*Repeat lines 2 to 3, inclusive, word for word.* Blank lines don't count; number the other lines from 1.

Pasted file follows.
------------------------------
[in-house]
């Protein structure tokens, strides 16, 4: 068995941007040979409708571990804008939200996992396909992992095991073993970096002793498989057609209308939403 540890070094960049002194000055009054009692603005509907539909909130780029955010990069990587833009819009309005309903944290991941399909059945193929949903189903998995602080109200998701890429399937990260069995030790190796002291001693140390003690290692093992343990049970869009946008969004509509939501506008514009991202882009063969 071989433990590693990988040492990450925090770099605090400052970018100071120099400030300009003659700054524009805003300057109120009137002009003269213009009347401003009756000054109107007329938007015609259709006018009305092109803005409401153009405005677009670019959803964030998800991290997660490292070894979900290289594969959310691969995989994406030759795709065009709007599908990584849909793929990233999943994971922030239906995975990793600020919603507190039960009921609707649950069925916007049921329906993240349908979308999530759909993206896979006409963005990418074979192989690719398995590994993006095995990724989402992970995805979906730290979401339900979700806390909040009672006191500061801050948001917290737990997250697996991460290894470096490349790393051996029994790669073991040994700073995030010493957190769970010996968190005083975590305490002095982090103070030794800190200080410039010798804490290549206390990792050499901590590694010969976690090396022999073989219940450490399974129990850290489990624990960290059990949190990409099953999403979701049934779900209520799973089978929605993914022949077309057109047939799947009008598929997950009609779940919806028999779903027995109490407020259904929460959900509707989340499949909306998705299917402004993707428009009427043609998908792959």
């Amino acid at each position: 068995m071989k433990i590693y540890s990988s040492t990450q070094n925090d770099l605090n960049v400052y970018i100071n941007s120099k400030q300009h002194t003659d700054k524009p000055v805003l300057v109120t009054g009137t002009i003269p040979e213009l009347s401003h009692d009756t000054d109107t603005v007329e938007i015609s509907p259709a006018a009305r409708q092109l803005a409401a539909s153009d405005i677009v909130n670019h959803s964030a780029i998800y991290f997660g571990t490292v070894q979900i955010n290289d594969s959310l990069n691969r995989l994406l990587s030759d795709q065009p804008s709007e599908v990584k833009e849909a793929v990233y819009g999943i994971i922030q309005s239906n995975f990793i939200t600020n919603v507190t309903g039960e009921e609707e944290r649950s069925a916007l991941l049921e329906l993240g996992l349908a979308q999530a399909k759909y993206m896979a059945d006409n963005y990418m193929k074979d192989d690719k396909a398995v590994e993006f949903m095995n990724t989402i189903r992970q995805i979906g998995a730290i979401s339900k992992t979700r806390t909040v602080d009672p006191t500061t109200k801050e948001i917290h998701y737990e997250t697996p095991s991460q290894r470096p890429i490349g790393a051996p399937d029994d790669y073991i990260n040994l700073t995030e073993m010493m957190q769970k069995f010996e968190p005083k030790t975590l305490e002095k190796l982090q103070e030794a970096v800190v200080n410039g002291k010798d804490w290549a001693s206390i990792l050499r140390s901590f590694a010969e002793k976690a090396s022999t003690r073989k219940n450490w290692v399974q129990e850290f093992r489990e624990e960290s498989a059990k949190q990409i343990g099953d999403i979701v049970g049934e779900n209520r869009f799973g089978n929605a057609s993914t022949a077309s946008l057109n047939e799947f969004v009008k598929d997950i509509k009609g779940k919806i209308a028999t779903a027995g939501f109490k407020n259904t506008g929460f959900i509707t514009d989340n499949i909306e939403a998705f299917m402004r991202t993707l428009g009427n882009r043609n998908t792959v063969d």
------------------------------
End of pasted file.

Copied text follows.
């Protein structure tokens, strides 16, 4: 068995941007040979409708571990804008939200996992396909992992095991073993970096002793498989057609209308939403 540890070094960049002194000055009054009692603005509907539909909130780029955010990069990587833009819009309005309903944290991941399909059945193929949903189903998995602080109200998701890429399937990260069995030790190796002291001693140390003690290692093992343990049970869009946008969004509509939501506008514009991202882009063969 071989433990590693990988040492990450925090770099605090400052970018100071120099400030300009003659700054524009805003300057109120009137002009003269213009009347401003009756000054109107007329938007015609259709006018009305092109803005409401153009405005677009670019959803964030998800991290997660490292070894979900290289594969959310691969995989994406030759795709065009709007599908990584849909793929990233999943994971922030239906995975990793600020919603507190039960009921609707649950069925916007049921329906993240349908979308999530759909993206896979006409963005990418074979192989690719398995590994993006095995990724989402992970995805979906730290979401339900979700806390909040009672006191500061801050948001917290737990997250697996991460290894470096490349790393051996029994790669073991040994700073995030010493957190769970010996968190005083975590305490002095982090103070030794800190200080410039010798804490290549206390990792050499901590590694010969976690090396022999073989219940450490399974129990850290489990624990960290059990949190990409099953999403979701049934779900209520799973089978929605993914022949077309057109047939799947009008598929997950009609779940919806028999779903027995109490407020259904929460959900509707989340499949909306998705299917402004993707428009009427043609998908792959």
């Amino acid at each position: 068995m071989k433990i590693y540890s990988s040492t990450q070094n925090d770099l605090n960049v400052y970018i100071n941007s120099k400030q300009h002194t003659d700054k524009p000055v805003l300057v109120t009054g009137t002009i003269p040979e213009l009347s401003h009692d009756t000054d109107t603005v007329e938007i015609s509907p259709a006018a009305r409708q092109l803005a409401a539909s153009d405005i677009v909130n670019h959803s964030a780029i998800y991290f997660g571990t490292v070894q979900i955010n290289d594969s959310l990069n691969r995989l994406l990587s030759d795709q065009p804008s709007e599908v990584k833009e849909a793929v990233y819009g999943i994971i922030q309005s239906n995975f990793i939200t600020n919603v507190t309903g039960e009921e609707e944290r649950s069925a916007l991941l049921e329906l993240g996992l349908a979308q999530a399909k759909y993206m896979a059945d006409n963005y990418m193929k074979d192989d690719k396909a398995v590994e993006f949903m095995n990724t989402i189903r992970q995805i979906g998995a730290i979401s339900k992992t979700r806390t909040v602080d009672p006191t500061t109200k801050e948001i917290h998701y737990e997250t697996p095991s991460q290894r470096p890429i490349g790393a051996p399937d029994d790669y073991i990260n040994l700073t995030e073993m010493m957190q769970k069995f010996e968190p005083k030790t975590l305490e002095k190796l982090q103070e030794a970096v800190v200080n410039g002291k010798d804490w290549a001693s206390i990792l050499r140390s901590f590694a010969e002793k976690a090396s022999t003690r073989k219940n450490w290692v399974q129990e850290f093992r489990e624990e960290s498989a059990k949190q990409i343990g099953d999403i979701v049970g049934e779900n209520r869009f799973g089978n929605a057609s993914t022949a077309s946008l057109n047939e799947f969004v009008k598929d997950i509509k009609g779940k919806i209308a028999t779903a027995g939501f109490k407020n259904t506008g929460f959900i509707t514009d989340n499949i909306e939403a998705f299917m402004r991202t993707l428009g009427n882009r043609n998908t792959v063969d």